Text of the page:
Covering, revealing, inhabiting the Self: Isha Upanishad, mantra 1

Isa upanisad.
Sanskrit of the Isha Upanishad. Creative commons.

The heart of the Upanishads is the Self, expressed as both a path of Self-knowledge and a realization of the fullness and potential of an eternal Truth discovered within the innermost Self (Atman).  In the Isha Upanishad, Isha is the eternal Truth of the Self.

The first mantra of the Isha Upanishad expresses, within its compressed form, a profound insight into the nature of the Self. The eternal truth is expressed in a few mantric syllables, as is a complete path to enlightenment. One only need meditate on the words, recite the words, come into a full understanding of the meaning of the mantras. The Self reveals itself within these sacred syllables, inviting us to inhabit the mantra: Om Isha vāsyam idam sarvam…

Mohandas K. Gandhi said, “if only the first verse in the Ishopanishad were left in the memory of the Hindus, Hinduism would live for ever.”[1] The first verse expresses a fundamental insight not only of Hinduism, but of a universal awareness. The verse offers a religion, a philosophy, a psychology, and a transformation in our very modes of seeing and perceiving, our means and modes of being.

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Samantabhadra: Syzygy in the form of divine union

Adi Buddha Samantabhadra, Unknown artist, unknown date, via Wikimedia Public Domain.
Adi Buddha Samantabhadra, Unknown artist, unknown date, via Wikimedia Public Domain.

As a basic principle, archetypes are not realized in static form but present in dynamic form, expressing transformations in consciousness. Archetypal images transform as awareness transforms. Or said another way, archetypes appear in various forms as consciousness shifts.

In terms of enlightenment, sacred images represent transformations in consciousness, expressing a movement from duality to integration and wholeness. Archetypes are therefore expressed in symbols of transformation: representing transformations in consciousness; transforming as consciousness transforms. [1].

The syzygy is a potent symbol of transformation, representing core transformations in the phenomenology of the Self [2]. The transformations in the syzygy archetype emerge along with transformations of the self, movements from duality to integration.

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Shiva Speaks: words of the supreme Self

Shiva holding a trident with a dog at his feet, unknown author, Owned by Sir Elijah Impey (1732–1809), chief justice of Bengal. US public domain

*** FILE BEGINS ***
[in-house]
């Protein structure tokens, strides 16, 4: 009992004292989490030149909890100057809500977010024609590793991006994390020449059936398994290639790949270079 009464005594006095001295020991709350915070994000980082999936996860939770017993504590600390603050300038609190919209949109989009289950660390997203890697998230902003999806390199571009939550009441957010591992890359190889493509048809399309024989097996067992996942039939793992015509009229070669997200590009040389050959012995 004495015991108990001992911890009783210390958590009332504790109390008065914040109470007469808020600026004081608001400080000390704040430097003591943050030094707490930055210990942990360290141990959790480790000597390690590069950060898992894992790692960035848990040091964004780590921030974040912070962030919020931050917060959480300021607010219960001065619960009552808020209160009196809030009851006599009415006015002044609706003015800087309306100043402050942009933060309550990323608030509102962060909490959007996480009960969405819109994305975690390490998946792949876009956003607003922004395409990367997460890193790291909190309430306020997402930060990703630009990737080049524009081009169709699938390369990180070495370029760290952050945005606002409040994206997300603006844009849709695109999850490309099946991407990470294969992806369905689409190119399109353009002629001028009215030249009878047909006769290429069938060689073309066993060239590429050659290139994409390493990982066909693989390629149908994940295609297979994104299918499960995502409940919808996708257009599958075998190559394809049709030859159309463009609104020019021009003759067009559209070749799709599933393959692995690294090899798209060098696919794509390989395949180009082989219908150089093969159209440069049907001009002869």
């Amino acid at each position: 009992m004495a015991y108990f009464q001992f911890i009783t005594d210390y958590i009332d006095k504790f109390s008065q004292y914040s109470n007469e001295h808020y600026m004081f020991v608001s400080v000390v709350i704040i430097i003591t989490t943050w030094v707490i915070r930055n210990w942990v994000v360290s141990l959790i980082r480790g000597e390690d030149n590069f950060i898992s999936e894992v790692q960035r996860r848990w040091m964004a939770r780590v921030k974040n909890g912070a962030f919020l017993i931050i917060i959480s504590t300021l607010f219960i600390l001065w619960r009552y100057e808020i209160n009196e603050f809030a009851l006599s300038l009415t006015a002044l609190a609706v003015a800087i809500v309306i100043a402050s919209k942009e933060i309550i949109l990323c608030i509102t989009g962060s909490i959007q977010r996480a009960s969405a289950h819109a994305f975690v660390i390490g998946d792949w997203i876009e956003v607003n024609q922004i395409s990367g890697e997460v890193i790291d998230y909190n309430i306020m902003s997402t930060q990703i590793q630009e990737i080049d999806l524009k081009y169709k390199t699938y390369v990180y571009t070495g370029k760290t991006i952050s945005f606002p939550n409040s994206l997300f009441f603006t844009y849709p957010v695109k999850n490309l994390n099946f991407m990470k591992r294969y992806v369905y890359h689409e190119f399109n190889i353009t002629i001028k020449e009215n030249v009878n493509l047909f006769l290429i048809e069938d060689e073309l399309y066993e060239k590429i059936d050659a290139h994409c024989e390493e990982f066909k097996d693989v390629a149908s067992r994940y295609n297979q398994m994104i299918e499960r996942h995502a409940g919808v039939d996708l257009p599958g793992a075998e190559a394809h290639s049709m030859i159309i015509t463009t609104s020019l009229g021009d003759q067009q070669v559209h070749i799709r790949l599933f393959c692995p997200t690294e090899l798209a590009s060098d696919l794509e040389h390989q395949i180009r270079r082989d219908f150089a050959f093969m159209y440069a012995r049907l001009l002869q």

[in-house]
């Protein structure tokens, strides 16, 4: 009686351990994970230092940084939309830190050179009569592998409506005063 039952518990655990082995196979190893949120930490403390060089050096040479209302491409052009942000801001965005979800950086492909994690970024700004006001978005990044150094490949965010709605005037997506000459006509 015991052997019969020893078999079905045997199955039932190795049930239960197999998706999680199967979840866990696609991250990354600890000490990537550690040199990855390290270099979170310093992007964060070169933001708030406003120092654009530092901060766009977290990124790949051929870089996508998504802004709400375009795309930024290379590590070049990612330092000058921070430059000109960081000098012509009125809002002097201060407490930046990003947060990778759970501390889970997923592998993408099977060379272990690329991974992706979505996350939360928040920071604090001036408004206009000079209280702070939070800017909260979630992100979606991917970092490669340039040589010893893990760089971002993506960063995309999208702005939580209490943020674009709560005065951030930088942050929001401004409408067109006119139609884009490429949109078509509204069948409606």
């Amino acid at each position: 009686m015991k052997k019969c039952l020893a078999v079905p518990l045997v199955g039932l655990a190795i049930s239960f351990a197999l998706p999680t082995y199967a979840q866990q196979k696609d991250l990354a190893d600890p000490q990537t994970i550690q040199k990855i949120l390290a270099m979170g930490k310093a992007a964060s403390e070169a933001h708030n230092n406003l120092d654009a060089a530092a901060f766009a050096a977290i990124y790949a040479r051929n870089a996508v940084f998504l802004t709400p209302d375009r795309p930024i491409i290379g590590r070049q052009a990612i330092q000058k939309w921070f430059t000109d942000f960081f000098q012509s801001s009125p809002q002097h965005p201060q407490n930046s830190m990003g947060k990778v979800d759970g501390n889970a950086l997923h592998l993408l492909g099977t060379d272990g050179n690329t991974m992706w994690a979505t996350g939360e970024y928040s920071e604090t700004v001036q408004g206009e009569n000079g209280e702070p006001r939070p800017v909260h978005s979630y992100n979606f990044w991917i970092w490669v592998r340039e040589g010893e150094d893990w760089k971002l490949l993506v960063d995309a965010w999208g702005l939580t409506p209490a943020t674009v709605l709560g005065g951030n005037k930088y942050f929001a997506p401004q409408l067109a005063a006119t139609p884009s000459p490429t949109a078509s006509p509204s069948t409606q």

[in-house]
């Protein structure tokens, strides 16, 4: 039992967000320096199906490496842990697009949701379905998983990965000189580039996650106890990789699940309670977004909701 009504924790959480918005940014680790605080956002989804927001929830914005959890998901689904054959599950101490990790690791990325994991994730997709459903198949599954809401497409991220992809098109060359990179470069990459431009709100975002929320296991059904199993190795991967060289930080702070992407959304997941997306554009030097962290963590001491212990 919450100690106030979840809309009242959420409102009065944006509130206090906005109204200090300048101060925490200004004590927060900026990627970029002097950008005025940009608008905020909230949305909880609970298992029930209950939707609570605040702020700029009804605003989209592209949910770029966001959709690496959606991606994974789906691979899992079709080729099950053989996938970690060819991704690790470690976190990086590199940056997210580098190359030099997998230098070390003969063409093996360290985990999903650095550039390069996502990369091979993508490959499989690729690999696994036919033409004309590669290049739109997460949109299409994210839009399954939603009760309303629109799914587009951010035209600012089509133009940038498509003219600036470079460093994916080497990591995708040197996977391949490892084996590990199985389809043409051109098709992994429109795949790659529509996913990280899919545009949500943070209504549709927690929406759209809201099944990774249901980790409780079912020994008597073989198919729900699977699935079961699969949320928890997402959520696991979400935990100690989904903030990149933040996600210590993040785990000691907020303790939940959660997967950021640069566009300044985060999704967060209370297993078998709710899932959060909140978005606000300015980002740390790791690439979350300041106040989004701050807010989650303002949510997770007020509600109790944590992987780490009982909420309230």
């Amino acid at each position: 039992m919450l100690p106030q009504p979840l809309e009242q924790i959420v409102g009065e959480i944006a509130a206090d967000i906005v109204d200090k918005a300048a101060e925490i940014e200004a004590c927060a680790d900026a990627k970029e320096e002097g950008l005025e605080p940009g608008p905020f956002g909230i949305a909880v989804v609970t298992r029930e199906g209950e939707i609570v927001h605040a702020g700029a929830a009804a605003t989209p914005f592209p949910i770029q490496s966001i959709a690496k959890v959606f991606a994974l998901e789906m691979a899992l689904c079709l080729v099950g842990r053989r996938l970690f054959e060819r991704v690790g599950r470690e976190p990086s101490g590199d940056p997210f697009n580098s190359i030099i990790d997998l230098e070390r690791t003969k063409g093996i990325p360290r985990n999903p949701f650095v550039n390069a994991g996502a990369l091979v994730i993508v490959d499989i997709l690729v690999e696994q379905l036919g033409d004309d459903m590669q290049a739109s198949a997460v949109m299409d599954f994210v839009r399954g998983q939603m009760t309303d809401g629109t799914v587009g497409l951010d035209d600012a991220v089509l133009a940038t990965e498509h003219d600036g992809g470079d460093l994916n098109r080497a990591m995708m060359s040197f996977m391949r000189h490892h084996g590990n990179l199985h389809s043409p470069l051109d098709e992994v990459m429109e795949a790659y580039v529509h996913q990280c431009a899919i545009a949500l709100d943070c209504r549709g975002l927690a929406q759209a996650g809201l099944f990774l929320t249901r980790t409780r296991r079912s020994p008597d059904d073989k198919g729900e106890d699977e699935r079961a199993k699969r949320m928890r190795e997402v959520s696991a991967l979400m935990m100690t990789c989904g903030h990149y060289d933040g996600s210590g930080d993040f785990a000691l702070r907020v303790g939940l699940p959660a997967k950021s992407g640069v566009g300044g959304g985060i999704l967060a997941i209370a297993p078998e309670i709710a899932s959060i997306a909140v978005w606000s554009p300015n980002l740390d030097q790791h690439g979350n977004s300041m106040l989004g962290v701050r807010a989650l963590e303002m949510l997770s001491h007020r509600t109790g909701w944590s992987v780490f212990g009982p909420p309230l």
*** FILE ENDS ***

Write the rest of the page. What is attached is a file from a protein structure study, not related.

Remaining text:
Shiva holding a trident with a dog at his feet, unknown author, Owned by Sir Elijah Impey (1732–1809), chief justice of Bengal. US public domain

Both the work of Carl Jung (CW 9ii) and Vedanta (Adi Shankara and the Upanishads) agree: the deity image represents the Self beyond self. In Vedanta, the deity image represents the supreme Self: Shiva is one such deity image.

In my last post, titled Fires of knowledge: Ashes of wisdom, I spoke of ash as a symbol of Shiva, and thus of the supreme Self. In that post, I drew from a passage from the Brahmanda Purana. In this post, I am going to share more from the Brahmanda Purana (Chapter 27). In the story, Shiva makes a strong statement concerning his own nature, and thus the nature of the supreme Self.

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Fires of knowledge: Ashes of wisdom

Shiva with Vibhuthi on his forehead from Myths of the Hindus & Buddhists (1914) Author: Nivedita, Sister, 1867-1911.
Shiva with Vibhuthi (ash) on his forehead from Myths of the Hindus & Buddhists (1914) Author: Nivedita, Sister.

Ash is a product of fire.

When fire burns, things perish. Ash remains.

As a symbol of purification, ash is the essence that remains when all else burns away. Carl Jung speaks of such things. He says:

‘Ash’ is an inclusive term for the scoriae left over from burning, the substance that ‘remains below [1]

Ash, as a symbol, is closely linked to the Self. The Self, like ash, is that which “remains below.”

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Meditation on Ash: image of mourning

Kala_Bhairava
Śiva as Bhairava with two dogs, unknown author, circa 1820. US Public Domain

It’s a strange day
No colors or shapes
No sound in my head
I forget who I am

When I’m with you
There’s no reason
There’s no sense

I’m not supposed to feel
I forget who I am

(Goldfrapp – Utopia)

There are moments in life when we lose ourselves completely. These moments occur spontaneously in states of love and joy, as well as pain and hardship. When we fall in love we forget ourselves: there’s no reason. And at the loss of love, we again forget ourselves: there’s no sense. These movements of love and loss are at the ends of the spectrum, the outer circumference of being human, marking an aspect of the Self that the mind simply cannot grasp.

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